In that limited time, she has to corral them through a maze that includes collecting needed shoes, coats, food, snacks and hygiene items like toothbrushes. They also give them a snack.

Abner Arauz was an English teacher in Nicaragua who was helped Dec. 3, 2022, at the Team Brownsville Welcome Center in Brownsville, Texas. (Sandra Sanchez/Border Report Photos)

Abner Arauz, 29, an English teacher from Nicaragua, told Border Report he “had been starving,” prior to getting breakfast.

He was among 200 migrant men and women who came through in waves at the Welcome Center on Saturday morning.

He had been held by ICE for two days after crossing the border illegally from Reynosa, Mexico, into Hidalgo, Texas, where he was apprehended by U.S. Border Patrol agents.

But, like many asylum-seekers, he was legally released into the United States pending his immigration court proceedings.

Now he is headed to Colorado to reunite with his wife who he said was waiting for him there.

He said he was surprised and grateful for the generosity of Team Brownsville.

“The way they are doing this for people that are coming from everywhere just trying to get some help. It’s pretty special. For me, this here, I was not expecting it but I definitely appreciate it,” Arauz told Border Report. “It’s pretty special. Not only for me but for all the people who are here, especially because we didn’t have anything, only the paperwork we were given.”

With their manilla envelopes in hand containing their Notice to Appear paperwork, which requires them to attend all scheduled immigration court hearings and to check in with their ICE officer at their destination location, they filed through the center chatting and laughing.

One man even loudly announced in Spanish to let the ladies go first and then offered them a wave of his hand and a smile.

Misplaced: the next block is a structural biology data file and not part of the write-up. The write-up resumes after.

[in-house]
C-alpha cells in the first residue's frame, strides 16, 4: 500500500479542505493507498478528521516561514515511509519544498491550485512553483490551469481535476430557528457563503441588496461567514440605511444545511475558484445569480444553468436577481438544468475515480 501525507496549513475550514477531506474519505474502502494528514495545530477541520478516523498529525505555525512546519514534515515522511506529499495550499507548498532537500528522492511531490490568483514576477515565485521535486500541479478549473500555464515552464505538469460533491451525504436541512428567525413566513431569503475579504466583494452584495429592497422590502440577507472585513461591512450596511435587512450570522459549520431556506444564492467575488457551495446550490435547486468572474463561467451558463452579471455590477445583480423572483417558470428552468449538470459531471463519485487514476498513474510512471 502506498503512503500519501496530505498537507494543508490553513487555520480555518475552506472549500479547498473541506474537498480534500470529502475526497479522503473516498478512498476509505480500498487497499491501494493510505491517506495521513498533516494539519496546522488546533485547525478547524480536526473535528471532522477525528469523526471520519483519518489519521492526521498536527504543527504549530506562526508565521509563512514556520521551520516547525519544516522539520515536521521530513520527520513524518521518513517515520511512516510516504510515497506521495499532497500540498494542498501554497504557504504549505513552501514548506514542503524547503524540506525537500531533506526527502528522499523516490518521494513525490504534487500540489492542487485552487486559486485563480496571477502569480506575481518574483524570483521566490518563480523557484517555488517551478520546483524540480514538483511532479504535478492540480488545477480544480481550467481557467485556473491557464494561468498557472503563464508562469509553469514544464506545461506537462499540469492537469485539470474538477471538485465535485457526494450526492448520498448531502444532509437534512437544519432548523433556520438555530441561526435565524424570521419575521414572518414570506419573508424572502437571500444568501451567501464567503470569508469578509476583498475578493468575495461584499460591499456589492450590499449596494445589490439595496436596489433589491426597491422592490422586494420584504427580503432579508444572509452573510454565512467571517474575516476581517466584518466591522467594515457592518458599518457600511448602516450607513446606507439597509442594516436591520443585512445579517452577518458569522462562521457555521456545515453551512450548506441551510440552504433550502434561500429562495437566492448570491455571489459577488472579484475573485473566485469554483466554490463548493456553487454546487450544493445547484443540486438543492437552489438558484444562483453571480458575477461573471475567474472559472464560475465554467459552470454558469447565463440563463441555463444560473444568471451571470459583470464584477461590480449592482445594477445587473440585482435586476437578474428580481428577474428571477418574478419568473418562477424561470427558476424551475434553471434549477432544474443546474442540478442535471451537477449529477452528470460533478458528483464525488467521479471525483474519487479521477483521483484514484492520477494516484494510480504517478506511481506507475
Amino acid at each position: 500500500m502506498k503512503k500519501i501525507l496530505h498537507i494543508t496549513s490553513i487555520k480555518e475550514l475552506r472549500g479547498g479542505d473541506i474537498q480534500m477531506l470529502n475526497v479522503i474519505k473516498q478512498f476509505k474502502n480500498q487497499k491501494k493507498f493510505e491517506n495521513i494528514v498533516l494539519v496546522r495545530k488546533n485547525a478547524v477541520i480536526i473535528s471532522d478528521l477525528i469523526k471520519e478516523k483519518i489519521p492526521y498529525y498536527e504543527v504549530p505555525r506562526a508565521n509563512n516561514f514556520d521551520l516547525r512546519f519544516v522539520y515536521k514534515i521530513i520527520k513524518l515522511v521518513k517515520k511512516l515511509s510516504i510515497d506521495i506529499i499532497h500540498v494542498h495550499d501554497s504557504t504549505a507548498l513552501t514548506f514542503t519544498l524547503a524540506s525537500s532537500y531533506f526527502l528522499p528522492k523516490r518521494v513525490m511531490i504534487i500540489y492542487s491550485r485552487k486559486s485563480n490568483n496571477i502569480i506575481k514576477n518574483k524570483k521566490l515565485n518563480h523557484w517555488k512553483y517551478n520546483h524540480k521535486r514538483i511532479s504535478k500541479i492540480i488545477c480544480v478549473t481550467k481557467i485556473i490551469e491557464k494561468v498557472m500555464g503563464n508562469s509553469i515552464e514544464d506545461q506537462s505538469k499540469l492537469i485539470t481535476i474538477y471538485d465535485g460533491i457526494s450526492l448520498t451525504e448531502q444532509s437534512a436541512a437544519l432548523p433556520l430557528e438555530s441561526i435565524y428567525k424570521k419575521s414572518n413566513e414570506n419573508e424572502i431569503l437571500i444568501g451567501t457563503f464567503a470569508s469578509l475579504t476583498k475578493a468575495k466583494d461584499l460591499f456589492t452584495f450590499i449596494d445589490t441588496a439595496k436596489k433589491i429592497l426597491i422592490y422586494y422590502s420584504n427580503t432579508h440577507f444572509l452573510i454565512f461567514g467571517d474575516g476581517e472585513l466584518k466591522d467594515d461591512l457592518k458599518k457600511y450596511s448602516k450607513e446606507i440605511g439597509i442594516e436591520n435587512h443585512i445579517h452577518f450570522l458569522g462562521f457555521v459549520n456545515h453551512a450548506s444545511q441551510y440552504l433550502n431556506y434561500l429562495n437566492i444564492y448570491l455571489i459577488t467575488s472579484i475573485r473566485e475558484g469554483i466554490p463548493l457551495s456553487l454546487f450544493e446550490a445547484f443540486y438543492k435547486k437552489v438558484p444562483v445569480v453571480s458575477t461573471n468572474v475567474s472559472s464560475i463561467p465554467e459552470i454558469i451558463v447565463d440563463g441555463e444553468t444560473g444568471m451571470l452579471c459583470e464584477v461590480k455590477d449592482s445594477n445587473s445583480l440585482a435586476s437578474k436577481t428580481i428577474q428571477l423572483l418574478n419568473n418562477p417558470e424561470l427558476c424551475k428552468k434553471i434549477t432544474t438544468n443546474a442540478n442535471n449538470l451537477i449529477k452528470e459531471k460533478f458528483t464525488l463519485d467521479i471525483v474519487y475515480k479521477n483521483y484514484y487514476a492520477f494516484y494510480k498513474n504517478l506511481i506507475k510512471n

For someone who had next to nothing, the moment was touching and brought tears to the eyes of some in the room.

Some of the migrants were headed to New York City and Boston, and Rudnik stopped at a special cabinet and grabbed bulky coats, telling them in Spanish how cold those cities are this time of the year.

The migrants seemed not to believe her. Many told Border Report they were from Venezuela, Nicaragua, Haiti, Cuba, and other tropical countries.

Arauz said he and his older sister traveled 25 days in cars and on foot to get to the South Texas border.

“It was pretty hard. Sometimes we actually didn’t eat. We didn’t sleep. See my eyes and face,” he said pointing to his face.

He was especially worried because he had lost contact with his sister that morning. But that evening he reached out to Border Report and said he had connected with his sister who had been released by ICE a day earlier and had been at a local hotel. The pair were headed West together to the Mile High City and to see snow.

“I’m so grateful and happy for that,” he said.

Rudnik says every immigrant has a family somewhere and they want to help them as they settle in a new country and new culture.

“We do our best to meet their needs,” she said.

The organization relies on donations and in-kind gifts, which they promptly pass out to those who pass through their doors.

They also work with other nonprofits in the region to connect migrants with legal aid and medical care.

Rudnik started to elaborate on all they do when another bus pulled up with more migrants.

“There is a group coming right now that we have to attend to so they’re coming in the door right now,” she said rushing away.

Information on how to donate can be found at the Team Brownsville website.